When I arrived at law school, Big Law was not on my radar. Frankly, I had never even heard the term—I showed up without personally knowing a single lawyer, much less any one law firm. I assumed that my future career would revolve around my prior academic interests in policy and public health; though, at the time, I was unsure how those interests might manifest themselves professionally.
As my first year of law school progressed, I started to consider what I wanted for myself after school. I spoke with older students, professors and reached out to attorneys. The more I learned about what it meant to practice, the more confused I felt — I simply was not feeling excited about the careers I was exploring. This disillusionment stemmed in large part from the fact that my prior academic interests did not map cleanly onto a job that felt like the right fit for me. Gradually, I began to let myself consider what it would look like to have a job that did not center around public health, evaluating my professional goals individually from some of my academic interests. I discovered that what I wanted was not necessarily a specific field or industry, but rather a job where I felt I could develop myself professionally – a job where I could learn collaboratively and where growth was consistent and encouraged.
Separately, the inertia around on-campus interviewing (OCI) was growing. I initially kept my distance. Without any business background or familiarity with Big Law, I was intimidated and making a total 180 felt wrong. Still, I made a concerted effort to speak with Big Law attorneys about their experiences and better assess what that career path would actually look like. Throughout these conversations, I did not pretend I was in an interview or seek to impress – I asked sincere questions about Big Law practice. Nobody shied away from these conversations (in fact, I ended up with a few interviews because of them). My concerns and apprehension about this type of practice were far more common than I ever would have realized.
Big Law was quickly becoming demystified. Sure, many of the practice groups still sounded foreign—in fact, I am now a private equity attorney, and I would not have been able to venture a guess about what that meant even just a few years ago. But through these conversations, it became clear to me that success in Big Law was measured in what you were willing to learn, not showing off what you know.
More importantly, I began to recognize what separated each of the Big Law firms from the others. What was once a litany of last names, shiny brochures and firm swag became colored by anecdotes, approaches to mentorship, and training opportunities. I fell back to what originally piqued my interest in Big Law – professional growth. I began focusing on firms that did more than talk the talk about associate development. For me, that meant smaller class sizes, time to explore different practice groups as an associate, and opportunities to contribute beyond billable hours. These criteria ultimately led me to my current firm – Jones Day – a place that has prioritized my growth and given me the flexibility to try my hand in different practice groups.
Many of my (frankly, less nervous) classmates focused on “prestige;” I knew, though, that nearly all Big Law firms operate at a high caliber as a default and that there would be no shortage of challenging and noteworthy work. With this in mind, my focus stayed on the right fit for me and finding a place where I could best achieve my goals.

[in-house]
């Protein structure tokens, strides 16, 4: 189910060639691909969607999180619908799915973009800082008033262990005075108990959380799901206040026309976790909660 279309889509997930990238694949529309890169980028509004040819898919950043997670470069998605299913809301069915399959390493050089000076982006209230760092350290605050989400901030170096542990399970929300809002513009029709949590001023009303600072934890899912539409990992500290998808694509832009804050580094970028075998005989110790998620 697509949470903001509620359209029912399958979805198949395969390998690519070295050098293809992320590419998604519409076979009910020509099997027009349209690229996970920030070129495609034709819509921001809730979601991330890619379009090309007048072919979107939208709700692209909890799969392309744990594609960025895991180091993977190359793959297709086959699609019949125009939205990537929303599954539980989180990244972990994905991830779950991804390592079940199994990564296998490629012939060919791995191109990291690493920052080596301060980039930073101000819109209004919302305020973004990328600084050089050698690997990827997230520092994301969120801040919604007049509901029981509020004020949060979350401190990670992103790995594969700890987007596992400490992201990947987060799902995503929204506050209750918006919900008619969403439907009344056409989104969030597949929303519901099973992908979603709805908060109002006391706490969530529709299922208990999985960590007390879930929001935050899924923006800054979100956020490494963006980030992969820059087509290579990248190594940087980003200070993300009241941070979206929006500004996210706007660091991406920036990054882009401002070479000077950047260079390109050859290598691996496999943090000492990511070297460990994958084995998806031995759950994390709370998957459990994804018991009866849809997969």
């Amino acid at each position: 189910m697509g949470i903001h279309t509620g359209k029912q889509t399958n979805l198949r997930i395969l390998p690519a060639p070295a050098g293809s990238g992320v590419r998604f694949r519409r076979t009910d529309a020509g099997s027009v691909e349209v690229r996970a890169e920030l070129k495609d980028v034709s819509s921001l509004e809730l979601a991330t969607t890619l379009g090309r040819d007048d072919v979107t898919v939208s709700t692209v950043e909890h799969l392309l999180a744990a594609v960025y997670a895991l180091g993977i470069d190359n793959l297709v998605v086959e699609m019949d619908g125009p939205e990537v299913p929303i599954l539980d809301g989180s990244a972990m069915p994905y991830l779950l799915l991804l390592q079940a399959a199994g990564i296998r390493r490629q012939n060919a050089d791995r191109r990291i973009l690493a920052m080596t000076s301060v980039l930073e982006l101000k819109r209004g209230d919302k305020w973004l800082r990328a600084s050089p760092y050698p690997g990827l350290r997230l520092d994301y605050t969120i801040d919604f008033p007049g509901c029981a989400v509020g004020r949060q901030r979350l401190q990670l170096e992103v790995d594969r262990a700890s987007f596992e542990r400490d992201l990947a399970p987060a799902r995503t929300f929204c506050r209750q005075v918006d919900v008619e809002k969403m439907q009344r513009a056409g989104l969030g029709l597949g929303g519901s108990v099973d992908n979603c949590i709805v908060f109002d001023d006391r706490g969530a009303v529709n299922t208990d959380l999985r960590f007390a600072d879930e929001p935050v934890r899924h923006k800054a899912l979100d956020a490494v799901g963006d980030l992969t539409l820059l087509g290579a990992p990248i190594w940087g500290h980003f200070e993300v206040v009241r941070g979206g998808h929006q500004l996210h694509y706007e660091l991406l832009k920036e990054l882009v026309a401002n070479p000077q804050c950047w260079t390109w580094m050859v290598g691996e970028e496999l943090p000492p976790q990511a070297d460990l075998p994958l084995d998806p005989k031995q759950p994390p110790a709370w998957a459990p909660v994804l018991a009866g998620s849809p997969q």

While I can’t speak to every firm out there, the resources and opportunities I’ve found at Jones Day are abundant. I have been able to explore numerous different industries and practice areas, work on deals that presented new complexities and legal issues, and learn from top practitioners in their respective fields. I also realized that I could have an impact beyond client work. I didn’t want to walk away from the sense of community I valued at law school and, at the firm I ultimately chose, I found that I did not have to.
Jones Day gave me opportunities to jump right in to projects that made my job feel more fulfilling and well-rounded. By joining committees and raising my hand for various firm projects, I have collaborated with attorneys from a variety of backgrounds on social events, panels, and other non-legal programming. Further, the opportunities for pro bono work have been incredible. I’ve been able to explore the social justice issues that drove me toward law school in the first place. And, crucially, my firm fully embraces my commitment (and that of my colleagues) to this type of work.
Big Law can be daunting—but it does not have to be insurmountable. By engaging with attorneys earnestly, the Big Law experience can be tailored to your interests, goals and background. Few people are born to be Big Law attorneys. Yet, so many different people find success as first year Big Law associates. Being honest with yourself throughout the interview process and during the start of your career can make all the difference. Ask the questions you think are too silly, reach out to people you trust, and most of all, take the time to consider what it is you want for yourself coming out of law school. Tuning out all the other noise made all the difference for me.
Molly McGreavy is an associate in the New York office of Jones Day.
The views and opinions set forth herein are the personal views or opinions of the author; they do not necessarily reflect views or opinions of the law firm with which she is associated.
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